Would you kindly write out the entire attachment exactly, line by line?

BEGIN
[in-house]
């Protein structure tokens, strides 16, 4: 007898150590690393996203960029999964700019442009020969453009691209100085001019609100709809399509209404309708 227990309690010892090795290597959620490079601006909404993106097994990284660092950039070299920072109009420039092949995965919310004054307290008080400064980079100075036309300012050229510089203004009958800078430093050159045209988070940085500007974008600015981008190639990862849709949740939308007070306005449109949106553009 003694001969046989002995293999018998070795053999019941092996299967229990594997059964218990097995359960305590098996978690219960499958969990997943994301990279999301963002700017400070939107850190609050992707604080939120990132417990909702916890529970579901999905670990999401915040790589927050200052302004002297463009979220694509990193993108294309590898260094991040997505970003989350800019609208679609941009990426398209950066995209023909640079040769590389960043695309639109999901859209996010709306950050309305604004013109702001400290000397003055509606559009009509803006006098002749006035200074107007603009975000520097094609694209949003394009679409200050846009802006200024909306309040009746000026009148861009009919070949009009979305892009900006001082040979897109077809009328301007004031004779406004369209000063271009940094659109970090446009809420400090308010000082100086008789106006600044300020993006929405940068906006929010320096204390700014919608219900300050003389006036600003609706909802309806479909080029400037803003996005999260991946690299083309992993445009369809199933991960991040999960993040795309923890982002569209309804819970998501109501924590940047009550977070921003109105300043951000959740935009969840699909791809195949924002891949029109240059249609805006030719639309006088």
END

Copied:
[in-house]
């Protein structure tokens, strides 16, 4: 007898150590690393996203960029999964700019442009020969453009691209100085001019609100709809399509209404309708 227990309690010892090795290597959620490079601006909404993106097994990284660092950039070299920072109009420039092949995965919310004054307290008080400064980079100075036309300012050229510089203004009958800078430093050159045209988070940085500007974008600015981008190639990862849709949740939308007070306005449109949106553009 003694001969046989002995293999018998070795053999019941092996299967229990594997059964218990097995359960305590098996978690219960499958969990997943994301990279999301963002700017400070939107850190609050992707604080939120990132417990909702916890529970579901999905670990999401915040790589927050200052302004002297463009979220694509990193993108294309590898260094991040997505970003989350800019609208679609941009990426398209950066995209023909640079040769590389960043695309639109999901859209996010709306950050309305604004013109702001400290000397003055509606559009009509803006006098002749006035200074107007603009975000520097094609694209949003394009679409200050846009802006200024909306309040009746000026009148861009009919070949009009979305892009900006001082040979897109077809009328301007004031004779406004369209000063271009940094659109970090446009809420400090308010000082100086008789106006600044300020993006929405940068906006929010320096204390700014919608219900300050003389006036600003609706909802309806479909080029400037803003996005999260991946690299083309992993445009369809199933991960991040999960993040795309923890982002569209309804819970998501109501924590940047009550977070921003109105300043951000959740935009969840699909791809195949924002891949029109240059249609805006030719639309006088």